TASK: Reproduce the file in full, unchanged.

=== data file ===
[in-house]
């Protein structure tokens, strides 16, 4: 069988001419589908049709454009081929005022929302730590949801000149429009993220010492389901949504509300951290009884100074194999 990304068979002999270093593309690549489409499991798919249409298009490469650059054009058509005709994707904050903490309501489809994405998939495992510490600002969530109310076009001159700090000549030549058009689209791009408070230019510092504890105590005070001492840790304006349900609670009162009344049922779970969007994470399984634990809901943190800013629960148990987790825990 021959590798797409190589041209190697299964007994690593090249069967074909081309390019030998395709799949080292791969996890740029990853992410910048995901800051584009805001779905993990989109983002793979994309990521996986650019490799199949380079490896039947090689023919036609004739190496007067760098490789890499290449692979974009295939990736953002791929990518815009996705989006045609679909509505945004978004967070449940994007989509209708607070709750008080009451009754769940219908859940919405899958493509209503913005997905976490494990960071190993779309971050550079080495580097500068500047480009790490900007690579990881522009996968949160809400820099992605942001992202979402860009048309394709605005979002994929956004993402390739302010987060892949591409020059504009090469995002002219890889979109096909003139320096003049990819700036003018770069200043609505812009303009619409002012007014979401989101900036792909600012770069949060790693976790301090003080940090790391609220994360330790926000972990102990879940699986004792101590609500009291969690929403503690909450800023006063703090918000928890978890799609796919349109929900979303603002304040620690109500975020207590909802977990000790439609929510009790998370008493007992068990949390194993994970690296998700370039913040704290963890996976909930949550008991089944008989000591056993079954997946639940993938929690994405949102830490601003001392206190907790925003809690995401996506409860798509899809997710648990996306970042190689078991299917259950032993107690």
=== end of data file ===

[in-house]
């Protein structure tokens, strides 16, 4: 069988001419589908049709454009081929005022929302730590949801000149429009993220010492389901949504509300951290009884100074194999 990304068979002999270093593309690549489409499991798919249409298009490469650059054009058509005709994707904050903490309501489809994405998939495992510490600002969530109310076009001159700090000549030549058009689209791009408070230019510092504890105590005070001492840790304006349900609670009162009344049922779970969007994470399984634990809901943190800013629960148990987790825990 021959590798797409190589041209190697299964007994690593090249069967074909081309390019030998395709799949080292791969996890740029990853992410910048995901800051584009805001779905993990989109983002793979994309990521996986650019490799199949380079490896039947090689023919036609004739190496007067760098490789890499290449692979974009295939990736953002791929990518815009996705989006045609679909509505945004978004967070449940994007989509209708607070709750008080009451009754769940219908859940919405899958493509209503913005997905976490494990960071190993779309971050550079080495580097500068500047480009790490900007690579990881522009996968949160809400820099992605942001992202979402860009048309394709605005979002994929956004993402390739302010987060892949591409020059504009090469995002002219890889979109096909003139320096003049990819700036003018770069200043609505812009303009619409002012007014979401989101900036792909600012770069949060790693976790301090003080940090790391609220994360330790926000972990102990879940699986004792101590609500009291969690929403503690909450800023006063703090918000928890978890799609796919349109929900979303603002304040620690109500975020207590909802977990000790439609929510009790998370008493007992068990949390194993994970690296998700370039913040704290963890996976909930949550008991089944008989000591056993079954997946639940993938929690994405949102830490601003001392206190907790925003809690995401996506409860798509899809997710648990996306970042190689078991299917259950032993107690």